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Intraocular Injections

Intraocular injections are commonly used to treat retinal diseases such as diabetic retinopathy, macular degeneration and retinal vein occlusion. These diseases often cause blindness and should be treated as early and as thoroughly as possible. FDA-approved medications such as Lucentis, Avastin or Macugen are injected directly into the eye to help patients maintain their baseline vision and keep vision loss at a minimum. Many patients often see an improvement in their vision from these injections as well.

Intraocular injections are especially effective in treating wet age-related macular degeneration, which, although less common than the dry form, accounts for more than 90% of blindness caused by the disease.

This procedure is performed in your doctor’s office and requires only a local anesthetic. Before the medication is injected, the eye is numbed with anesthetic eye drops to help minimize discomfort. The eye is then cleaned with an antiseptic solution and held open with a wire speculum. The medication is then injected directly into the eye. Intraocular injections are usually administered once a month to maintain eye health in patients with degenerative eye diseases.

Patients may experience some pain or scratchy sensations after the injection. Although rare, side effects may include eye pain, conjunctival hemorrhage, floaters, increased eye pressure and inflammation of the eye. Patients can minimize the risk of these side effects by choosing a skilled and experienced doctor to treat all of their eye conditions. If you are interested in learning more about intraocular injections, please call us today to schedule an appointment.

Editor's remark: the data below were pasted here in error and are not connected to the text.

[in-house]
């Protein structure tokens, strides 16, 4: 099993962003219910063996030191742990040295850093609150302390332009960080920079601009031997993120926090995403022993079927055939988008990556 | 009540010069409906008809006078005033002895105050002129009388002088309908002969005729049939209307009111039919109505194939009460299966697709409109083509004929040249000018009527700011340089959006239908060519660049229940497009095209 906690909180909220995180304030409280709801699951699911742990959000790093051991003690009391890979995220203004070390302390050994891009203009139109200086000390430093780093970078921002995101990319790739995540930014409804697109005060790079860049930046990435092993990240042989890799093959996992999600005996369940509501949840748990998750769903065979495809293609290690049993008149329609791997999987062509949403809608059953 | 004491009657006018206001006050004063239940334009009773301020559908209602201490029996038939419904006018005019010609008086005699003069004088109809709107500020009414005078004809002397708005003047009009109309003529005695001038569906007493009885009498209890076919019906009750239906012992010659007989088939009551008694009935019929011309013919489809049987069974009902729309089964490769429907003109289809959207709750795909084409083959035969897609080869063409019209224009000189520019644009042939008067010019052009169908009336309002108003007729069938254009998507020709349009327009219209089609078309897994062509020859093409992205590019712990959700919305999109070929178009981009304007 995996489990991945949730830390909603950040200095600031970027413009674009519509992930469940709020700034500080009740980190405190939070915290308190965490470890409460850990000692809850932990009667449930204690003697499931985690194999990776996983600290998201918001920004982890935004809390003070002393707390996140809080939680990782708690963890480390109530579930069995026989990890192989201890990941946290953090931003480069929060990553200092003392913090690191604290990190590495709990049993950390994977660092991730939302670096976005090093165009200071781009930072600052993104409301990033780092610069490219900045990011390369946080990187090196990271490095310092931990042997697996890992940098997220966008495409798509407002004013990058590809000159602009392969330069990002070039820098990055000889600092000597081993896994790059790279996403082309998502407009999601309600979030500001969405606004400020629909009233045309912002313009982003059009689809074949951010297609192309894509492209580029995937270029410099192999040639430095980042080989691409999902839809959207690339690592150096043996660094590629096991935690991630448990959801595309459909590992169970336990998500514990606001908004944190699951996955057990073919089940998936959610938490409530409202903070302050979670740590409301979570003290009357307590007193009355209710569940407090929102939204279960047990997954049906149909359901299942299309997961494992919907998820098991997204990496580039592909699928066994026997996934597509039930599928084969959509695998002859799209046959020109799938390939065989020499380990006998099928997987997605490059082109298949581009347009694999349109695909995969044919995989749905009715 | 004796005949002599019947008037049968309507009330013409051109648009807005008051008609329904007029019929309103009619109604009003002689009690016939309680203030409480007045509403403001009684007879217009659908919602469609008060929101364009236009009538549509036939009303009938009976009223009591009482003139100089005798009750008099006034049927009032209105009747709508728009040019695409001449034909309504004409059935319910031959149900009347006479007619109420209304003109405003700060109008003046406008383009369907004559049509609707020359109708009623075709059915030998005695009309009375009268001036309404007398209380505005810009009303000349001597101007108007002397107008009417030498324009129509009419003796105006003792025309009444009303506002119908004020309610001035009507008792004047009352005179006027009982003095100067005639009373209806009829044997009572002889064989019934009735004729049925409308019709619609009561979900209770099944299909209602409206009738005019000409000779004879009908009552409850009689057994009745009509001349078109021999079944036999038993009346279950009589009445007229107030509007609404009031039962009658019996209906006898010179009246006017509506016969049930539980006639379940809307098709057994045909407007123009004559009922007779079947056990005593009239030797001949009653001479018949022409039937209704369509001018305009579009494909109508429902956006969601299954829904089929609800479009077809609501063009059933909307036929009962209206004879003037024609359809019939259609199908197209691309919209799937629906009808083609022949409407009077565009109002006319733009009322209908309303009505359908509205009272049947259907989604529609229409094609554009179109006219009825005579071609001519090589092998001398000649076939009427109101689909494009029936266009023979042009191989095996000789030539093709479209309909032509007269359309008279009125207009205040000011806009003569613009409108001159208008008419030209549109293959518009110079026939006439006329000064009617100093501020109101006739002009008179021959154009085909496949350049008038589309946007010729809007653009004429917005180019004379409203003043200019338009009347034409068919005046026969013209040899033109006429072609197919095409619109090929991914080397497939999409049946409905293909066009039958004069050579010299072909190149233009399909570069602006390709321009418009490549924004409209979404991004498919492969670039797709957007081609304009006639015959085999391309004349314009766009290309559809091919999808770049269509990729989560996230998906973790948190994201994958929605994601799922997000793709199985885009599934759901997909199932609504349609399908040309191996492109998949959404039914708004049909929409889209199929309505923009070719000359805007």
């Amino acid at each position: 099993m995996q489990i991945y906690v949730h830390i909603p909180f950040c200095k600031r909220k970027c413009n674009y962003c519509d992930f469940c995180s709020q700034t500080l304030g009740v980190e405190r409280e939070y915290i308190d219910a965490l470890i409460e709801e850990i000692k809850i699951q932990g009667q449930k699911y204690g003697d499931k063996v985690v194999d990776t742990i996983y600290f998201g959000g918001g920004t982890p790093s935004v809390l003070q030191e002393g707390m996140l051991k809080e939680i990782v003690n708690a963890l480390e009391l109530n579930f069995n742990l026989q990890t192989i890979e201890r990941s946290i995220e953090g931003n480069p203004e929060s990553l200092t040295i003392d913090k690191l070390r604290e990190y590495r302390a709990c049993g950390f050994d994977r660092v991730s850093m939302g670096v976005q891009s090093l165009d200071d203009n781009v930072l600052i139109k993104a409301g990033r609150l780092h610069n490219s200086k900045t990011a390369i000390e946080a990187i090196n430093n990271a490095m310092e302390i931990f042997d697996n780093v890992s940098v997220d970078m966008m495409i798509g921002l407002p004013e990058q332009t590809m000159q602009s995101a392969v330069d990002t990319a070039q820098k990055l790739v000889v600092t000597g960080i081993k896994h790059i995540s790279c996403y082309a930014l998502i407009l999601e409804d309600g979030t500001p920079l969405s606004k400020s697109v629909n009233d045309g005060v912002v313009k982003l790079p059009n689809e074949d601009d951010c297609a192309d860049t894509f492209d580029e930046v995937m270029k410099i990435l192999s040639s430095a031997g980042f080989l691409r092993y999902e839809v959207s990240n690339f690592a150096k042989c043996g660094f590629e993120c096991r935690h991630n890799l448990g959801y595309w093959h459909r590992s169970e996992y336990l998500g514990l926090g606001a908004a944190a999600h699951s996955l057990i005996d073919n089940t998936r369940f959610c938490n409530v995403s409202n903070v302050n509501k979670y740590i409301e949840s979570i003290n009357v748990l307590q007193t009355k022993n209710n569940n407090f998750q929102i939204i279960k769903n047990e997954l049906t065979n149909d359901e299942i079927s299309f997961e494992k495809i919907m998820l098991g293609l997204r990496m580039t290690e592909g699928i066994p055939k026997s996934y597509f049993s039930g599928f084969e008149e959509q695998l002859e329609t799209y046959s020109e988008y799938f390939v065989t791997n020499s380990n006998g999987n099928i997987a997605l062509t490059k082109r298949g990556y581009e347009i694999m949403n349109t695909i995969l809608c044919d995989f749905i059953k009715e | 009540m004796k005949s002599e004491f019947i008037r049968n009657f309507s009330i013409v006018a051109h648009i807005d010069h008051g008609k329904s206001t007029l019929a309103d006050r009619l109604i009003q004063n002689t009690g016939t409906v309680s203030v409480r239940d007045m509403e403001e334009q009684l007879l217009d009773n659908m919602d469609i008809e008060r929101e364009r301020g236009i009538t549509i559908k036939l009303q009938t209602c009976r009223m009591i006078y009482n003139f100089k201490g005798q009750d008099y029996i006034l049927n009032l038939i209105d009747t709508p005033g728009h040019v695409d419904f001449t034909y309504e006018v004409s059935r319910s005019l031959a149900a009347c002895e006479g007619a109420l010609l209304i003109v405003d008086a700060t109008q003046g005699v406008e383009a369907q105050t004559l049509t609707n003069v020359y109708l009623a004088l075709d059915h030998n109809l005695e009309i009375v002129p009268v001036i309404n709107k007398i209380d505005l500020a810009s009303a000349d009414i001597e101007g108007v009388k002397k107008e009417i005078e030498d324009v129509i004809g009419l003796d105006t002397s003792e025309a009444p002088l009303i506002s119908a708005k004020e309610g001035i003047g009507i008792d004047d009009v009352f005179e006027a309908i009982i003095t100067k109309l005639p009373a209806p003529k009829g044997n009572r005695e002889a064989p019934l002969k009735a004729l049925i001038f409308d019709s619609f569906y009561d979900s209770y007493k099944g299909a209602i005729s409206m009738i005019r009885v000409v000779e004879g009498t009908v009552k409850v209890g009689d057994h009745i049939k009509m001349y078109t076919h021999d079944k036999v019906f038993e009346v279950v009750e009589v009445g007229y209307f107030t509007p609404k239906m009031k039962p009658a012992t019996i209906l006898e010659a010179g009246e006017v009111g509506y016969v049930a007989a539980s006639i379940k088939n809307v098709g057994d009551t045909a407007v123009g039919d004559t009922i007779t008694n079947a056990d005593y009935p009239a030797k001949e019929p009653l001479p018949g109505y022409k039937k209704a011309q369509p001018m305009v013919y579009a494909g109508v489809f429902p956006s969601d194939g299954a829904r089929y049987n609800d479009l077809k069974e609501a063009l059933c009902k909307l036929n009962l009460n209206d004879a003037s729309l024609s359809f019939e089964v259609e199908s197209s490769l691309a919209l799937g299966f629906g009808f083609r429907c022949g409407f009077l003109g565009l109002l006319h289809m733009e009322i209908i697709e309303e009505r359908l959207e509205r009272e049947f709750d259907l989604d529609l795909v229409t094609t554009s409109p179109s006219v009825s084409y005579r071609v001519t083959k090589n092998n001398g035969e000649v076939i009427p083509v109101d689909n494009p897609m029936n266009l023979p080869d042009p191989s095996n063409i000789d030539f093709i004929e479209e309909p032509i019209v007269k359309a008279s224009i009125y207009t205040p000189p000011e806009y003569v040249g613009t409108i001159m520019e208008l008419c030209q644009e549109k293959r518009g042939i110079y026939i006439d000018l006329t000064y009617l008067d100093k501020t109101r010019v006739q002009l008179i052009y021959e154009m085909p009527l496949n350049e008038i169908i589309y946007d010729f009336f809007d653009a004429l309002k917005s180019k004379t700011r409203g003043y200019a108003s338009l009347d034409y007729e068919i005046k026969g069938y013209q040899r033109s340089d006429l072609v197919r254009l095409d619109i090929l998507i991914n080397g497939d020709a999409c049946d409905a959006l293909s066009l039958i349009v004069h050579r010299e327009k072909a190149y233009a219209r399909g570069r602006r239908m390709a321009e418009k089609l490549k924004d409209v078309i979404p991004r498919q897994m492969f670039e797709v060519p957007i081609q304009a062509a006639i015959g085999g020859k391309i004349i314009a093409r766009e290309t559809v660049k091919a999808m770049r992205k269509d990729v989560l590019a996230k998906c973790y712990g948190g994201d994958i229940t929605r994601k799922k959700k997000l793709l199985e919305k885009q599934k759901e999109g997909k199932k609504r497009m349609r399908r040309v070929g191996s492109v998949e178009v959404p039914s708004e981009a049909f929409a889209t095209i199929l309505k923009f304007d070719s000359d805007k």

Multifocal Intraocular Lenses (IOLs)

Artificial lenses (IOLs) are implanted in the eye to replace natural lenses for patients with cataracts, presbyopia or severe refractive errors. Until recently, IOLs were only available to correct distance vision. These monofocal lenses helped improve distance vision after cataract surgery, but patients still needed glasses or contact lenses for near vision activities like reading and playing cards. Now, advancements in technology have produced multifocal IOLs that allow patients to see clearly at all distances — near, far and many distances in between. Multifocal IOLs such as ReSTOR®, ReZoom™ and Crystalens™ preserve distance vision and correct presbyopia so cataract surgery patients — and patients seeking treatment for presbyopia alone — can enjoy clear sight without relying on glasses.

The procedure to replace a patient’s natural lens with a multifocal IOL is the same as that used in cataract surgery.

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